Joel Friedlander, author and book designer, posts articles about independent publishing, writing, book design, and book marketing on his blog, TheBookDesigner.com. The blog was founded in November 2009 and currently has over 840 articles on these subjects. His book, A Self-Publisher’s Companion: Expert Advice for Authors Who Want to Publish, uses the same branding as the blog.
Joel coined the term “booked blog” when he decided to produce a book using existing content on his blog. I remember when he first started blogging about his booked blog process. And when he published A Self-Publisher’s Companion, I not only reviewed it, I asked him four questions about his decision to book his blog and how others could do so successfully. About 90 percent of the content in his book came from repurposed blog posts; about 5 percent of his blog content is represented in the book.
Joel’s blog continues to prove very successful–as does his book and his business. He’s a great example of what can be accomplished with a blog and a book–or a booked blog. Plus, he has a wealth of information on publishing. Here’s what he had to say about creating a successful booked blog.
What process did you use to find or choose the blog posts that went into your booked blog? And out of how many posts did you have to choose?
I started out with a theme in mind and went through my archive of articles which, at that time, totaled about 400 blog posts. I use a WordPress plugin that generates pages of article links created from blog post titles, which made the selection process much faster. I selected about 50 articles that matched the themes I wanted to address in the book and, after editing, used about 35 or 40 of them in the final book.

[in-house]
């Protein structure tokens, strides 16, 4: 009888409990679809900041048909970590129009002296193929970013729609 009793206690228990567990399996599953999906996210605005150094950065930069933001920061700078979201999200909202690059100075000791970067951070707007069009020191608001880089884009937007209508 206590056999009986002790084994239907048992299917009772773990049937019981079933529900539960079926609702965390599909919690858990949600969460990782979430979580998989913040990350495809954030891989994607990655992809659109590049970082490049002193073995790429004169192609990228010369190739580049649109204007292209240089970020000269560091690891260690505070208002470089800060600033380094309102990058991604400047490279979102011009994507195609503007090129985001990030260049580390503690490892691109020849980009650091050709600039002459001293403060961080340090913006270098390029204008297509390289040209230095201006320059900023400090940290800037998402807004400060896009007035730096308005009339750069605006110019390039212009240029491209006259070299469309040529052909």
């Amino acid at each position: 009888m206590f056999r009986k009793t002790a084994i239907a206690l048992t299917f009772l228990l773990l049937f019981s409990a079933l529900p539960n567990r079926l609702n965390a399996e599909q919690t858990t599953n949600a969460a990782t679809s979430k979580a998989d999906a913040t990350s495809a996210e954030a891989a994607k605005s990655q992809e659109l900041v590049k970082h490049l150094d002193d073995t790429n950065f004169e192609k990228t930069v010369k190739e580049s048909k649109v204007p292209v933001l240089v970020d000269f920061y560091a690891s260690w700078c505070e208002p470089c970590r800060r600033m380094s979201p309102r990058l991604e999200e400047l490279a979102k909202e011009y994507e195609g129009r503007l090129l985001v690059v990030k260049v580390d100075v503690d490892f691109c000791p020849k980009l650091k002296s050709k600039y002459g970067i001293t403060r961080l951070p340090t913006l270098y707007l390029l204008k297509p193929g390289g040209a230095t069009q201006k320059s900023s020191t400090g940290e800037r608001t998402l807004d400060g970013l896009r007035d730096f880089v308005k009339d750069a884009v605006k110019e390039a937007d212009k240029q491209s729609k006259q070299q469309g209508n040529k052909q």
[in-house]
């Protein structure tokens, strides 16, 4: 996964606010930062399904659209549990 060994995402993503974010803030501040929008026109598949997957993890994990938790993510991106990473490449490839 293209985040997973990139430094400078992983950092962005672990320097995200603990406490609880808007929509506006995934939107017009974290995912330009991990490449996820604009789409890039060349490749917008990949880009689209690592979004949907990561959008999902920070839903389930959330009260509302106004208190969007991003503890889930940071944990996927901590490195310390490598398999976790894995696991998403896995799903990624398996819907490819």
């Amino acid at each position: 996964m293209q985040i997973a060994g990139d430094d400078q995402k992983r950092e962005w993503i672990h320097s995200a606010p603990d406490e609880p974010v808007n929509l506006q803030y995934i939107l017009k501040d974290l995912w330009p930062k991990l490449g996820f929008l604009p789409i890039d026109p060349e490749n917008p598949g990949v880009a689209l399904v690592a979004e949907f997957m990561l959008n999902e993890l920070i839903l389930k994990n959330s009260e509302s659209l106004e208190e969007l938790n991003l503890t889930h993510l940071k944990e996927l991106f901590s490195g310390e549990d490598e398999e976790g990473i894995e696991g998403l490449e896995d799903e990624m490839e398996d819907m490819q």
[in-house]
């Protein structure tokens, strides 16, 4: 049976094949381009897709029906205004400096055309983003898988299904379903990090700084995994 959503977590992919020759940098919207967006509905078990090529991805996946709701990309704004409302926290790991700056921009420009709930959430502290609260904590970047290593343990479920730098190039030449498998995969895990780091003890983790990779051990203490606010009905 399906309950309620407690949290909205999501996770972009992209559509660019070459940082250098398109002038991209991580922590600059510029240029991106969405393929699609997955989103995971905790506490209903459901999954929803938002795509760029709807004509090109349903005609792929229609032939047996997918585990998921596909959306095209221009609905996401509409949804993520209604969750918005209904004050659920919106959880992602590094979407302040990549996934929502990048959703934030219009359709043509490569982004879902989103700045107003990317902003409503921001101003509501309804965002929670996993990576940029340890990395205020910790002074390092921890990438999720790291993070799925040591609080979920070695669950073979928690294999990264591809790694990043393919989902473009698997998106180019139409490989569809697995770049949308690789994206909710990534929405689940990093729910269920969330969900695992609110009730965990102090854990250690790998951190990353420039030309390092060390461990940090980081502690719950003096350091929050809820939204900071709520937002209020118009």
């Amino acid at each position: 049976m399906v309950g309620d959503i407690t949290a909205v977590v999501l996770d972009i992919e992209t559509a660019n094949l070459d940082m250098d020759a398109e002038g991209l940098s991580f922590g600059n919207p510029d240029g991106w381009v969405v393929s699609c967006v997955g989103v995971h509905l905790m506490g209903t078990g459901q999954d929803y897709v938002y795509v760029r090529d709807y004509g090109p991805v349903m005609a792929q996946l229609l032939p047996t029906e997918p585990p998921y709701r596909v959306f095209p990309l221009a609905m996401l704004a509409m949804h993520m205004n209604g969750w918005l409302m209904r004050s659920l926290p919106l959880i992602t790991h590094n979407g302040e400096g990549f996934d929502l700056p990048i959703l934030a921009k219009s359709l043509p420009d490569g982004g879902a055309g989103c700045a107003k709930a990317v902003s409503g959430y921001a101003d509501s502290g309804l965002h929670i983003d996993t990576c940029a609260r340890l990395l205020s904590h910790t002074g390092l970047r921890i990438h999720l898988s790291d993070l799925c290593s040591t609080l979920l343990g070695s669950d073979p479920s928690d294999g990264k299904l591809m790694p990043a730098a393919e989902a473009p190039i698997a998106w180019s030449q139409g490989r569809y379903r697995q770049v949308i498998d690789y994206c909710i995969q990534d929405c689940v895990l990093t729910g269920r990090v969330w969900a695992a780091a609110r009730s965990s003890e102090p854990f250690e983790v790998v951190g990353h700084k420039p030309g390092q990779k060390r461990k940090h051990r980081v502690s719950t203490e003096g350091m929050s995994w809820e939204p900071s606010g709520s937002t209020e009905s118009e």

The plugin I had been using was rendered obsolete by subsequent versions of WordPress, and I don’t think it’s been updated. I later had a blog technician set up pages for each category, which is what you now see on the “Articles” tab on my blog.
How did you then organize the posts into a book, or did you keep the flow that you originally constructed?
The articles were organized into thematic sections that each deal with a different aspect of my subjects. Within each section the articles were sequenced to flow easily from one to the next.
What kind of editing did you need to do to make the blog posts work in a book? Did you need to add transitions, revise for flow from one post to the next, rewrite because of the different timeline, etc.?
Content was edited for flow but not to provide transitions from one article to the next, since the blog posts remain in their original form in the book. However, temporal references, blog-specific references and calls to action were all eliminated or re-written. The second kind of editing that was done on the book was to extensively re-format the blog articles to eliminate a lot of the bold and other stylized type treatments used in blog articles to make them attractive and scannable for blog readers and bring the book more in line with standard book typography.
Did you take your readers input (comments) into account before the manuscript went to press. How did comments affect the final version of the book?